Evaluating Cultural and Technical Obstacles in School-Based ICT Programs: An Analysis of Two Case Studies


The emergence of a knowledge-based economy has been identified as a central trend in modern economies as a result of the increasingly important role of information technology and learning in economic performance. In recognition of this most governments throughout the developed world have responded with a series of policy initiatives since the late 1990’s to either introduce or significantly increase information technology provision in schools to prepare students for life in the twenty first century. Ireland, with its growing reliance on the knowledge economy sector for employment and continued economic prosperity, developed its own policy initiative for computerizing the nations’ schools known as“Schools IT 2000: A Policy Framework for the New Millennium”. It was an ambitious programme with high expectations for the integration of ICT (Information and Communications Technology) in education. This paper examines two longitudinal educational ICT projects in Ireland in the first decade of the new millennium to query how far schools have travelled along the information superhighway and to ponder how well the catalytic capabilities of ICT have become embedded in the realities of classroom life and teachers pedagogic practices, with attendant implications for Ireland’s economic development.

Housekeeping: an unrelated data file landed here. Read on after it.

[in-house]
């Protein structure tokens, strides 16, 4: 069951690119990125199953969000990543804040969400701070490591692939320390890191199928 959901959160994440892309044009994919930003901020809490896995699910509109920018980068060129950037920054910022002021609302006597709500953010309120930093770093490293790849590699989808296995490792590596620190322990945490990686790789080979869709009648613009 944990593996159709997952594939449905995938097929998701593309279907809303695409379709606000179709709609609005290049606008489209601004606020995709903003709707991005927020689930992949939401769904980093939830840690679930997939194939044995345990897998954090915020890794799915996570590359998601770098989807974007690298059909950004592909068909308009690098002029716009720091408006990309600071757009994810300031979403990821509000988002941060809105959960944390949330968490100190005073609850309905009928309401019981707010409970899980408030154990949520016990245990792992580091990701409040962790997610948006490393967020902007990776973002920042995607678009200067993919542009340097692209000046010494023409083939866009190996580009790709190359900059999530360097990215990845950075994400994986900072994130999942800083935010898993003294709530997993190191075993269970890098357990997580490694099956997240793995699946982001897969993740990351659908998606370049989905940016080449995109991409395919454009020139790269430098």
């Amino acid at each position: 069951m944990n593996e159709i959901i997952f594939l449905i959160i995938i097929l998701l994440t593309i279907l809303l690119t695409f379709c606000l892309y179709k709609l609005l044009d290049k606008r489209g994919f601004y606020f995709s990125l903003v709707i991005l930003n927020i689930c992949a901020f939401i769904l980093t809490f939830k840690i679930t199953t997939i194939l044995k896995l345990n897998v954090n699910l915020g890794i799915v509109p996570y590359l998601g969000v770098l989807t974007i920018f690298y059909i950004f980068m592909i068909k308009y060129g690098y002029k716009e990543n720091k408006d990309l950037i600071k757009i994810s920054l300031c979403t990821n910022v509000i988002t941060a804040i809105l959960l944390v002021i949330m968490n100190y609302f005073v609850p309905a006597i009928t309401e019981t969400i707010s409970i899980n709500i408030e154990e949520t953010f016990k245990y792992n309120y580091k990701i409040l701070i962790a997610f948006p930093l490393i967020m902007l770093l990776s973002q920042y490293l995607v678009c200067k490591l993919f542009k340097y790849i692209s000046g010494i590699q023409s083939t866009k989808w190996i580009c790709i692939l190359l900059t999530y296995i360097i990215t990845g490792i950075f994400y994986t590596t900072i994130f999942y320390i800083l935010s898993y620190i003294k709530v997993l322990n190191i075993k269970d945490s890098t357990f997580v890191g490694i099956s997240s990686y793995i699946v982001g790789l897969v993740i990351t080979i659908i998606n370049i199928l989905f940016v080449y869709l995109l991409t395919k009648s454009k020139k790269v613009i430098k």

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Judge, M. (2013). Evaluating Cultural and Technical Obstacles in School-Based ICT Programs: An Analysis of Two Case Studies. Creative Education, 4, 22-28. doi: 10.4236/ce.2013.49B006.

Conflicts of Interest

The authors declare no conflicts of interest.


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